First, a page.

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Abu Dhabi, UAEMonday 22 October 2018

Reuter Communications opens office in Dubai to cash in on China consumer boom

Chloe Reuter, the CEO of the independent luxury communications agency, says understanding the Chinese market and consumer is crucial

Chinese tourists shop for spices at the Spice Souk in Deira. Reuter Communications aims to tap into growing Chinese visitor numbers. Razan Alzayani / The National
Chinese tourists shop for spices at the Spice Souk in Deira. Reuter Communications aims to tap into growing Chinese visitor numbers. Razan Alzayani / The National

“I always love visiting Dubai. It’s such a vibrant city with a lot of energy,” says Chloe Reuter, the chief executive of one of Asia’s leading independent luxury communications agency Reuter Communications.

After establishing it as a go-to communications agency for prestige brands that want to tap into China’s booming consumer market, she’s just opened the doors to a new office in Dubai.

"People are very open and there is definitely a can-do attitude which is what we are always looking for when we open a new office. We definitely think it’s the right time with a lot of exciting developments in the design and art scene, and Dubai 2020 on the horizon as well.”

Ms Reuter moderated two panels on how to attract Chinese Millenials and Chinese luxury travellers at Arabian Travel Market (ATM) in May. “I loved the mix of keynotes and panels at ATM and had the opportunity to meet a lot of new people, as well as see old friends working in hospitality.”

Dubai’s cosmopolitan environment resonates for Ms Reuter, a lifelong expat. Born to parents from Luxembourg and the UK, she was raised in Brussels and moved to Asia in 1993. She speaks fluent French, Italian and Mandarin Chinese.

"Not having a sense of strong affinity with any one country is an asset as it means I feel very much ‘home’ when I am in Shanghai,” she says. “The best outcome of being an expatriate is to be a ‘global citizen’. This means I can focus on building the business and not feel pressured to return anywhere.”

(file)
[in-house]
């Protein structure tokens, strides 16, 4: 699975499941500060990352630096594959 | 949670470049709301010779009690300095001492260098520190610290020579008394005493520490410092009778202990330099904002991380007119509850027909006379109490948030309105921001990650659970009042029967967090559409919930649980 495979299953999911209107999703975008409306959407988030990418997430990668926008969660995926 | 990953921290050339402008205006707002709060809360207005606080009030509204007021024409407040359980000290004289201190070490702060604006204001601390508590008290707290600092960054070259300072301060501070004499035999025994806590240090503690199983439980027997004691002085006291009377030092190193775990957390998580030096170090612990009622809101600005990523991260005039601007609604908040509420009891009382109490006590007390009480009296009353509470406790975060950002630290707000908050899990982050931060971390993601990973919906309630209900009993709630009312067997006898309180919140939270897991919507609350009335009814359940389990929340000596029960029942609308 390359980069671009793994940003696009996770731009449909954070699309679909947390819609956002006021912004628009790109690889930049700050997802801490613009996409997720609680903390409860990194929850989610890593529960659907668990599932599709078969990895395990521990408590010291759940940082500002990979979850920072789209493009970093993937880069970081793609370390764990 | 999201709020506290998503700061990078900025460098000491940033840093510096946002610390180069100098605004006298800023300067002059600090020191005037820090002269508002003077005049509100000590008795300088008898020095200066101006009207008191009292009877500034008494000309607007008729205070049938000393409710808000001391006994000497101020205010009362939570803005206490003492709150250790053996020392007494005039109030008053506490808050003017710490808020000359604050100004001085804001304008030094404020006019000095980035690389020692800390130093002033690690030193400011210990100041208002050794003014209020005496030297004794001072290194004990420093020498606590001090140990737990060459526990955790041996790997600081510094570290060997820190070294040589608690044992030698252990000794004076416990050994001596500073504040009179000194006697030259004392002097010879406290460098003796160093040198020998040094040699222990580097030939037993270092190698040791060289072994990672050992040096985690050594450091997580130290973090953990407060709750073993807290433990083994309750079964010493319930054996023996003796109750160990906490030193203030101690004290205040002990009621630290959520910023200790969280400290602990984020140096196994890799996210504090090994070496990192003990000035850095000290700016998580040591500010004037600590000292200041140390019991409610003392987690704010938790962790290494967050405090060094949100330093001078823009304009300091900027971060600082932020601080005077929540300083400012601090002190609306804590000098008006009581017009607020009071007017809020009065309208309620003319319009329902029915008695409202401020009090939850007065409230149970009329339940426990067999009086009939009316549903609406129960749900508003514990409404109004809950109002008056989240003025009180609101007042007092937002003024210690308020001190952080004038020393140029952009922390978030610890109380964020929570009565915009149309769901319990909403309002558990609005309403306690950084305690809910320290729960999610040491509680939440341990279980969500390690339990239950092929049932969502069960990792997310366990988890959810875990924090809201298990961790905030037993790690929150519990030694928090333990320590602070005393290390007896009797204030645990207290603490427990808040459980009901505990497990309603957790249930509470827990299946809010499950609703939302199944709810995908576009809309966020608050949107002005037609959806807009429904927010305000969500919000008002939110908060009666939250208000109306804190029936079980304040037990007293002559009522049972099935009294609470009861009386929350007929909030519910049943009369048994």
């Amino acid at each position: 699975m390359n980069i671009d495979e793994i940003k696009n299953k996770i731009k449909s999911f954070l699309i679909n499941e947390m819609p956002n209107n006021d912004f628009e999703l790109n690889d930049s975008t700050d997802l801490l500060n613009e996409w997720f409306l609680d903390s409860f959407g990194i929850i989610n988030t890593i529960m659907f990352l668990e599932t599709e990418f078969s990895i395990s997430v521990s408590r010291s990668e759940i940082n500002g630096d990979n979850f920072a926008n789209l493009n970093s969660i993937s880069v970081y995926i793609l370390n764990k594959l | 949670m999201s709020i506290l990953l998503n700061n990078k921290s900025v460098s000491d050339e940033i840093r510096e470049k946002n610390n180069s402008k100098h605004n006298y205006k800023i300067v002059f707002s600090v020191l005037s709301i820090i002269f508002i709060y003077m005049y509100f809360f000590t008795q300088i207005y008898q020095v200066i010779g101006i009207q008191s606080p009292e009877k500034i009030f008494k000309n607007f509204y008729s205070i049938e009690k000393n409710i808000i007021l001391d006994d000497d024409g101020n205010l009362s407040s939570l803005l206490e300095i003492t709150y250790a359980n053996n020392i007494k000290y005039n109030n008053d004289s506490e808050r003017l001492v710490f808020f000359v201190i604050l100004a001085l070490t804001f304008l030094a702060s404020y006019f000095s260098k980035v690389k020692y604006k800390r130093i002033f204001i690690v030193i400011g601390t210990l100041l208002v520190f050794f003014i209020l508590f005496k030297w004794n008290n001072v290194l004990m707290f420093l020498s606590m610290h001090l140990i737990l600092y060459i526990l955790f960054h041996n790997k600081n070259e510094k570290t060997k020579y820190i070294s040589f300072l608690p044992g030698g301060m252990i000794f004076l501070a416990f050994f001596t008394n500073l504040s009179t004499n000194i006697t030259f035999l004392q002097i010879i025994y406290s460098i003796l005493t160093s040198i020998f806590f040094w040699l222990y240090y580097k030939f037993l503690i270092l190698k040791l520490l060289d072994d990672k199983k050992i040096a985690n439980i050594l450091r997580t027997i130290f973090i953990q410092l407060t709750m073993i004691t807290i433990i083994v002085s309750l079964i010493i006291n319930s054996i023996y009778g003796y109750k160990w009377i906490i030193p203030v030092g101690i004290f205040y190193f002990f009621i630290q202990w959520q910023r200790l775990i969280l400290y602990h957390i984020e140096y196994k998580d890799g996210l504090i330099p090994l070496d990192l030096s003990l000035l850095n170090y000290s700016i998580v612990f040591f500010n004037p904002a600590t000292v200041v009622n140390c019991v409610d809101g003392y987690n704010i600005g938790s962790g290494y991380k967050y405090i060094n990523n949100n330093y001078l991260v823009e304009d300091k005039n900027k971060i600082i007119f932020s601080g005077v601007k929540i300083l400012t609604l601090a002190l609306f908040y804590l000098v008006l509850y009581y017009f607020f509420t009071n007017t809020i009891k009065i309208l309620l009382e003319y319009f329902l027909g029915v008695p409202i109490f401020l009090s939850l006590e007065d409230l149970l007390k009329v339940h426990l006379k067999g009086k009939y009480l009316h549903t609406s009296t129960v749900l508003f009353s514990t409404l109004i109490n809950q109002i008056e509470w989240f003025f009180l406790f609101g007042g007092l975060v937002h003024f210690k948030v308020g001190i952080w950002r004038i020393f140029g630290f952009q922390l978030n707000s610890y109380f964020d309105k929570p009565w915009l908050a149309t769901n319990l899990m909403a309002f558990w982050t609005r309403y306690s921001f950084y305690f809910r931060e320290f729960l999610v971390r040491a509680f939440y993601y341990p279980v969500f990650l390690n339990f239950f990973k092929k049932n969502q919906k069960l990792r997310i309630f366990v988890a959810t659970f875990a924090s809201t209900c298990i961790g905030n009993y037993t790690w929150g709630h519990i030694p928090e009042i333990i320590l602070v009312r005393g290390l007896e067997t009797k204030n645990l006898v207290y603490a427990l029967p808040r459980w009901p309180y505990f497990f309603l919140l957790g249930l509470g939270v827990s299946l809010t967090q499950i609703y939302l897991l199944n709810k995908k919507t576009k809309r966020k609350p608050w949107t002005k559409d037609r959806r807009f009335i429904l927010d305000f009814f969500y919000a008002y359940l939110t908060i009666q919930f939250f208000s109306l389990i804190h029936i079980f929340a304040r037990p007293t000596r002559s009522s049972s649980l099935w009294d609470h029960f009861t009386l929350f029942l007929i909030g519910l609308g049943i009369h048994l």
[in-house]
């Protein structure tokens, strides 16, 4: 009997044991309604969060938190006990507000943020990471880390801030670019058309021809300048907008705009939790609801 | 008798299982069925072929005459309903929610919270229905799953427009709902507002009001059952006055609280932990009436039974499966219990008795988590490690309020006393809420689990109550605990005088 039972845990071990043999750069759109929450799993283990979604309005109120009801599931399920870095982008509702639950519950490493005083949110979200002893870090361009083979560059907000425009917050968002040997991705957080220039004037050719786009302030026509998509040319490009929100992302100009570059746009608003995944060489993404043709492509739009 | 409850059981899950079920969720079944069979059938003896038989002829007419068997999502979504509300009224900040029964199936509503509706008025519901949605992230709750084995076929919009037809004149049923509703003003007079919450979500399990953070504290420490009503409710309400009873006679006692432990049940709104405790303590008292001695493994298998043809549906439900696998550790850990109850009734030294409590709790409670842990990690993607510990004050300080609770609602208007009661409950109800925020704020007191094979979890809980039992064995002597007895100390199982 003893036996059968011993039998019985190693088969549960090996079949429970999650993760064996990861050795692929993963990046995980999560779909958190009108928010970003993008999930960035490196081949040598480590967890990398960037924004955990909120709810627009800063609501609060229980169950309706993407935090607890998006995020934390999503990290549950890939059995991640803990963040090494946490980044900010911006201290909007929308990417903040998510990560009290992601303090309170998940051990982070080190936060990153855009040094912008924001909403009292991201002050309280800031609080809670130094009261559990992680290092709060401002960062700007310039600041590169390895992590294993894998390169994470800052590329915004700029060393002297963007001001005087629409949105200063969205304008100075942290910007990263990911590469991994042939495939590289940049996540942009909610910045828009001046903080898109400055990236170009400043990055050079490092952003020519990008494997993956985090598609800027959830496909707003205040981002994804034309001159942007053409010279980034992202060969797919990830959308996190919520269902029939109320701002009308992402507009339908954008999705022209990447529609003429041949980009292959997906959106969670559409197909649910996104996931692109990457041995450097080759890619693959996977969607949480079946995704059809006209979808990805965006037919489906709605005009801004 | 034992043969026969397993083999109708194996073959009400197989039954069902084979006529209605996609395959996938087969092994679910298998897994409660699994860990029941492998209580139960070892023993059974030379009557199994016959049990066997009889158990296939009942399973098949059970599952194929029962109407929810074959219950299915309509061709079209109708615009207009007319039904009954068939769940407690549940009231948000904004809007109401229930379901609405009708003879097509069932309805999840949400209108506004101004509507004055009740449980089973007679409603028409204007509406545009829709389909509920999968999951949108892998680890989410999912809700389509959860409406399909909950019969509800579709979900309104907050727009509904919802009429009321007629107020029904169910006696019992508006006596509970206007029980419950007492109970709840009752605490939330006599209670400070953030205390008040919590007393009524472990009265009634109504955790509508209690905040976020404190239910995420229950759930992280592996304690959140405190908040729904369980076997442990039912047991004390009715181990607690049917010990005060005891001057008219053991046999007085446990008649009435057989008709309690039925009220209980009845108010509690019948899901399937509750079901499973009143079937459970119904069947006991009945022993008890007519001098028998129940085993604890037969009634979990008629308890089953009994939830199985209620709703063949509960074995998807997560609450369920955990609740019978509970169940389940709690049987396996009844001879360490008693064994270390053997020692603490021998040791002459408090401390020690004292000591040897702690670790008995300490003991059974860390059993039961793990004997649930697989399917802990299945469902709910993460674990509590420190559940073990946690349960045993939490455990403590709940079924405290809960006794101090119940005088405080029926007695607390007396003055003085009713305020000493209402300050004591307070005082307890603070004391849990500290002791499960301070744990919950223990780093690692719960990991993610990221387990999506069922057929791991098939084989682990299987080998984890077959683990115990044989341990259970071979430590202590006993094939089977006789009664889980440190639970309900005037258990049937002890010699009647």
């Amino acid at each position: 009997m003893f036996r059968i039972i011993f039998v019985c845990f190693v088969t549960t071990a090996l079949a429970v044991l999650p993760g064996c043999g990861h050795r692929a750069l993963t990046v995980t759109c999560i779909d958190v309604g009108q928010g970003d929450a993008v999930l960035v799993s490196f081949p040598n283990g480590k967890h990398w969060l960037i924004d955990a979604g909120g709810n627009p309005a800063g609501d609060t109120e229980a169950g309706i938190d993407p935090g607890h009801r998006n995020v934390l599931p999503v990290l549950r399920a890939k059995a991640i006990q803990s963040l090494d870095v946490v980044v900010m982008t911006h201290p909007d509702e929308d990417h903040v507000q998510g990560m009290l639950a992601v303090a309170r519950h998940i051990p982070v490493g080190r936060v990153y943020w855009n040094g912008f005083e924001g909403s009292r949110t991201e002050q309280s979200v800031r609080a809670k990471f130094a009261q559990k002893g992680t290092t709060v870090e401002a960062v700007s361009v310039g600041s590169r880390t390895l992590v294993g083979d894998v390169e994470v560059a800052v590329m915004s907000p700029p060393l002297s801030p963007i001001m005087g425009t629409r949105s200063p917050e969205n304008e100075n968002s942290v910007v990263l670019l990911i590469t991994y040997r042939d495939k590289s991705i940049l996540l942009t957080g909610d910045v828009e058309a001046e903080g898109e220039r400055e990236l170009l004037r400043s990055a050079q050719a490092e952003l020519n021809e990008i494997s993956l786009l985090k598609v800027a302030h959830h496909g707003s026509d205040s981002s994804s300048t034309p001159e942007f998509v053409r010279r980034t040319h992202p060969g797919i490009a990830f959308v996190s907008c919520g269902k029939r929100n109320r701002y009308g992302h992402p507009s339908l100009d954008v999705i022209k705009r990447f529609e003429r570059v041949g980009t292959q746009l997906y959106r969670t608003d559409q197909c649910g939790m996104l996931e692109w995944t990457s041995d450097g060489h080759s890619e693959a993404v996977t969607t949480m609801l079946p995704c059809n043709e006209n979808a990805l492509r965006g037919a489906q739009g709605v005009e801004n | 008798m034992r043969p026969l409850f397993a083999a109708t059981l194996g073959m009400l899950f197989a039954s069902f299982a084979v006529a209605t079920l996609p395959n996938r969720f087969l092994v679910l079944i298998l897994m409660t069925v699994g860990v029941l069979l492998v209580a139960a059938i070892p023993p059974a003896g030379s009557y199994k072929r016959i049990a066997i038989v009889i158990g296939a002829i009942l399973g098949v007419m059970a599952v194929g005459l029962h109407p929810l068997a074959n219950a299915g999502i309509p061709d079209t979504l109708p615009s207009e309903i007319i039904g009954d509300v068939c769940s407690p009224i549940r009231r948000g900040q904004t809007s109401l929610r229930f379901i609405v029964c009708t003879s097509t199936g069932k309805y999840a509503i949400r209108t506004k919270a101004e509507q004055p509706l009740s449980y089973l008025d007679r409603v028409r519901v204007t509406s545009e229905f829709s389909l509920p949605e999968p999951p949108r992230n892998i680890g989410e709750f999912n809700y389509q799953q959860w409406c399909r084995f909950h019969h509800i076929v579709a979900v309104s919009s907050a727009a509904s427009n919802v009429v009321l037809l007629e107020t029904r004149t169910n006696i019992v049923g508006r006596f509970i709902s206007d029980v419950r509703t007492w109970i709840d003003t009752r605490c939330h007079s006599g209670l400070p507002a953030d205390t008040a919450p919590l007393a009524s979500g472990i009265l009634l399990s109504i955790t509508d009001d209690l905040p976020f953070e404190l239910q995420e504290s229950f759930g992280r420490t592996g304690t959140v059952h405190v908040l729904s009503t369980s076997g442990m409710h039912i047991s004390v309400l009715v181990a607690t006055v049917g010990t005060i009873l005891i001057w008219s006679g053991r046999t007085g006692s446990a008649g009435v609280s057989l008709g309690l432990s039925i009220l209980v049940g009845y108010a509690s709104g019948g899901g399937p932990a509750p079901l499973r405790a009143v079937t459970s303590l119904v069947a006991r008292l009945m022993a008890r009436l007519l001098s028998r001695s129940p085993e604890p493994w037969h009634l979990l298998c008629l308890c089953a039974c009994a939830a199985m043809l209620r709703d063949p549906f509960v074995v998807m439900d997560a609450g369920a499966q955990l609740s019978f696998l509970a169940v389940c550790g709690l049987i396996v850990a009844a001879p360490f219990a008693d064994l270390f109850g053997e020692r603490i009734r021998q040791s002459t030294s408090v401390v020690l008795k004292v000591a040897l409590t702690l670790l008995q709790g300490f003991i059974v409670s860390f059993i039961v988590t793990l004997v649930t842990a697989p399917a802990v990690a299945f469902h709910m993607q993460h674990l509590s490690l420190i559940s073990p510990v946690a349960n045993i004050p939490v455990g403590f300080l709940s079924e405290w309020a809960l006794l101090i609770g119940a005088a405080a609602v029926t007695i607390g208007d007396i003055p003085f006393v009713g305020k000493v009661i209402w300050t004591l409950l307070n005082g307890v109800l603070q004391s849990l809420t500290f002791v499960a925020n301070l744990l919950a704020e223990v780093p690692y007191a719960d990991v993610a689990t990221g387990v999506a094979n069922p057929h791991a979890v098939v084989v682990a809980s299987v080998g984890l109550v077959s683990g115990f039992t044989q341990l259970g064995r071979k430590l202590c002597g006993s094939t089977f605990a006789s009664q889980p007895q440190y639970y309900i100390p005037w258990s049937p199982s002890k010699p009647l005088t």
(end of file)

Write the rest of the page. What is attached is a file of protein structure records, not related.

After studying Chinese at Durham University, UK and the People’s University of China in Beijing, she worked as a journalist for Reuters TV and Bloomberg TV in Tokyo before moving into communications, heading up advertising agency DDB China Group’s corporate communications in Shanghai.

Ms Reuter saw a gap in the market for an independent communications agency specialising in the luxury sector, and set up Reuter Communications in 2010 in Shanghai. A second office opened in Hong Kong, a third now in Dubai and a Singapore office is set to follow.

“I had always wanted to build a business,” she says. “There is a real ‘can-do’ attitude in Shanghai and there are a lot of entrepreneurs. It’s inspiring to live and work here. I saw an opportunity in 2010 to create a different type of communications agency that would work exclusively with luxury brands, helping them to understand and thrive in China.”

What she has created is an award-winning integrated marketing agency to help luxury brands establish a digital and social media presence, PR strategy and communications in China and Asia. The firm services clients in hospitality, fashion, jewellery, beauty and art, including Swarovski, Harrods, Delvaux, Farfetch, Aman, Ritz Carlton, Gemfields and Sotheby’s.

In the UAE the company is already working with high-end retail and hospitality brands who want to connect with Chinese luxury consumers.

“We decided to open now since this is the perfect moment to ride the wave of growth in Chinese outbound travel. If you just consider that only 9 per cent of Chinese nationals hold passports and passport holders are forecast to double in number by 2020, according to [Chinese travel booking site] Ctrip – the opportunities here are enormous.”